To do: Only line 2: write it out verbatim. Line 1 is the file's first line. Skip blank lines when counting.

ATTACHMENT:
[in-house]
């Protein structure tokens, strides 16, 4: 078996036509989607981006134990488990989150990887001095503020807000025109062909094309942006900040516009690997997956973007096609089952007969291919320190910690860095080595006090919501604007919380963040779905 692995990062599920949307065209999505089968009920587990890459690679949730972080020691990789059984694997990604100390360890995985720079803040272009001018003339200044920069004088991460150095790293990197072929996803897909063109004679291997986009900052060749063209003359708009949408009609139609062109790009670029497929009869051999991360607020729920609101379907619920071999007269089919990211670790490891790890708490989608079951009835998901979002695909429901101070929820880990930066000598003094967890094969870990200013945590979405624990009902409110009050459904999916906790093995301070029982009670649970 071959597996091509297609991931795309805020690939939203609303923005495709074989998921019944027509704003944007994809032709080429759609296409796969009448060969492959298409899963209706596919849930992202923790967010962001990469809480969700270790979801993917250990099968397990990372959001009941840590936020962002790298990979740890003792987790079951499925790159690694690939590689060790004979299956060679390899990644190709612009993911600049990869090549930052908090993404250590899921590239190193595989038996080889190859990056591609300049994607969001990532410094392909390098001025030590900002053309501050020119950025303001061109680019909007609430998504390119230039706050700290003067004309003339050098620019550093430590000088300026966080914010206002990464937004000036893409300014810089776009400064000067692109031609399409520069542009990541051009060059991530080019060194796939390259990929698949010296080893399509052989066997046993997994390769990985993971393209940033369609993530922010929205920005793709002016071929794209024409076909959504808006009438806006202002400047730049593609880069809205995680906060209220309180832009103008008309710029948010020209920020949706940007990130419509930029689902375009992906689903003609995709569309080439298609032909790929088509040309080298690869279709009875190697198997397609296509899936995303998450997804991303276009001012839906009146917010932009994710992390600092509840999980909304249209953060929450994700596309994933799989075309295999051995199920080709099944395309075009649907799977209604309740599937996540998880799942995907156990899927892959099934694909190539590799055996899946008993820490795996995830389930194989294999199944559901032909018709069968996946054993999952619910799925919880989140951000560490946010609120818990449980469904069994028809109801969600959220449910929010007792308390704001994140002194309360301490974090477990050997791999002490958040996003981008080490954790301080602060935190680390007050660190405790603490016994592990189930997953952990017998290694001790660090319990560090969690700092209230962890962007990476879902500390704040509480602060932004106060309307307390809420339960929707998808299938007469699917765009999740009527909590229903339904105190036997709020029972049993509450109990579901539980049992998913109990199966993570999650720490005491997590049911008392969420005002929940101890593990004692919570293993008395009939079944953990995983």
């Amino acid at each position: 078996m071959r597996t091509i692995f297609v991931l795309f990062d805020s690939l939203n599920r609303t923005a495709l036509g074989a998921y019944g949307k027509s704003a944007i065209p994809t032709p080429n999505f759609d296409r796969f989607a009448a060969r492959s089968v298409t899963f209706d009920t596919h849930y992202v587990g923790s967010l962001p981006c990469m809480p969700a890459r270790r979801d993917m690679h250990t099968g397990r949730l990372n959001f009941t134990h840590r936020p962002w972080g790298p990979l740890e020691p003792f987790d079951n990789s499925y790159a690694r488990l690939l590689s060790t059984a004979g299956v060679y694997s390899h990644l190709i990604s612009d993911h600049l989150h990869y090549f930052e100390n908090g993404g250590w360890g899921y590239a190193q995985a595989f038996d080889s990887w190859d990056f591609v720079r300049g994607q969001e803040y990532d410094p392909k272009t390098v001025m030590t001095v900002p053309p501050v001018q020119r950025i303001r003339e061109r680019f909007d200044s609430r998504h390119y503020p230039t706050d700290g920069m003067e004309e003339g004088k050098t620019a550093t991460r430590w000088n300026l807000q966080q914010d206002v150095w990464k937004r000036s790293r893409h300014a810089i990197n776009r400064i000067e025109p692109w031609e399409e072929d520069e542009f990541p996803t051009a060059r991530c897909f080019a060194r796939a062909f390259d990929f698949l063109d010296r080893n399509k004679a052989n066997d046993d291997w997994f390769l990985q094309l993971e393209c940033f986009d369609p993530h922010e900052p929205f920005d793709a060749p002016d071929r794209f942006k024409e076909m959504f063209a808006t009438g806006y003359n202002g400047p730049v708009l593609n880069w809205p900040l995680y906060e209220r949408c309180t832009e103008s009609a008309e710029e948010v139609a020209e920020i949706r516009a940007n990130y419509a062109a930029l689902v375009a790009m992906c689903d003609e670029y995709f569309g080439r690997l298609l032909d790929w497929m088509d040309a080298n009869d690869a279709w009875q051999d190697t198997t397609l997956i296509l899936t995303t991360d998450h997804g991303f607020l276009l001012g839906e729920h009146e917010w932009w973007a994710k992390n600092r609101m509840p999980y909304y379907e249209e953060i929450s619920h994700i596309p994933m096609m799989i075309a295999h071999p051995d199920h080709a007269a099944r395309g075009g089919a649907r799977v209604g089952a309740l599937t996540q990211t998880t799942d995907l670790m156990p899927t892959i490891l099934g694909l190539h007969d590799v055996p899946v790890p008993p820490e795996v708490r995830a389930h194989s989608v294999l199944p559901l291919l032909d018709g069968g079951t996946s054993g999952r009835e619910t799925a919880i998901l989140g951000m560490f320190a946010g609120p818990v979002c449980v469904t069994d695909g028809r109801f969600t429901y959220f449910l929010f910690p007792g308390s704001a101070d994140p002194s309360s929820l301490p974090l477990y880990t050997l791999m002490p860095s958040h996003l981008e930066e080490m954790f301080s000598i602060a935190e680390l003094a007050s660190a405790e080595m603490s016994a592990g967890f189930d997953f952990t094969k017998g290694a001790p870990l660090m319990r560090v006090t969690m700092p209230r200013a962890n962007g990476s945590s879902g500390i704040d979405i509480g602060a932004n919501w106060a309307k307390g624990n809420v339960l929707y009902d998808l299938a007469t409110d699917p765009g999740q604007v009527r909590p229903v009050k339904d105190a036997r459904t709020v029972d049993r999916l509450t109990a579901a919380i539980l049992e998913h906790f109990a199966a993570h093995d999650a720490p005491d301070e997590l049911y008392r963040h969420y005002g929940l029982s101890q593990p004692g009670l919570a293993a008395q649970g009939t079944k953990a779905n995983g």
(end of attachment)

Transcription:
């Protein structure tokens, strides 16, 4: 078996036509989607981006134990488990989150990887001095503020807000025109062909094309942006900040516009690997997956973007096609089952007969291919320190910690860095080595006090919501604007919380963040779905 692995990062599920949307065209999505089968009920587990890459690679949730972080020691990789059984694997990604100390360890995985720079803040272009001018003339200044920069004088991460150095790293990197072929996803897909063109004679291997986009900052060749063209003359708009949408009609139609062109790009670029497929009869051999991360607020729920609101379907619920071999007269089919990211670790490891790890708490989608079951009835998901979002695909429901101070929820880990930066000598003094967890094969870990200013945590979405624990009902409110009050459904999916906790093995301070029982009670649970 071959597996091509297609991931795309805020690939939203609303923005495709074989998921019944027509704003944007994809032709080429759609296409796969009448060969492959298409899963209706596919849930992202923790967010962001990469809480969700270790979801993917250990099968397990990372959001009941840590936020962002790298990979740890003792987790079951499925790159690694690939590689060790004979299956060679390899990644190709612009993911600049990869090549930052908090993404250590899921590239190193595989038996080889190859990056591609300049994607969001990532410094392909390098001025030590900002053309501050020119950025303001061109680019909007609430998504390119230039706050700290003067004309003339050098620019550093430590000088300026966080914010206002990464937004000036893409300014810089776009400064000067692109031609399409520069542009990541051009060059991530080019060194796939390259990929698949010296080893399509052989066997046993997994390769990985993971393209940033369609993530922010929205920005793709002016071929794209024409076909959504808006009438806006202002400047730049593609880069809205995680906060209220309180832009103008008309710029948010020209920020949706940007990130419509930029689902375009992906689903003609995709569309080439298609032909790929088509040309080298690869279709009875190697198997397609296509899936995303998450997804991303276009001012839906009146917010932009994710992390600092509840999980909304249209953060929450994700596309994933799989075309295999051995199920080709099944395309075009649907799977209604309740599937996540998880799942995907156990899927892959099934694909190539590799055996899946008993820490795996995830389930194989294999199944559901032909018709069968996946054993999952619910799925919880989140951000560490946010609120818990449980469904069994028809109801969600959220449910929010007792308390704001994140002194309360301490974090477990050997791999002490958040996003981008080490954790301080602060935190680390007050660190405790603490016994592990189930997953952990017998290694001790660090319990560090969690700092209230962890962007990476879902500390704040509480602060932004106060309307307390809420339960929707998808299938007469699917765009999740009527909590229903339904105190036997709020029972049993509450109990579901539980049992998913109990199966993570999650720490005491997590049911008392969420005002929940101890593990004692919570293993008395009939079944953990995983």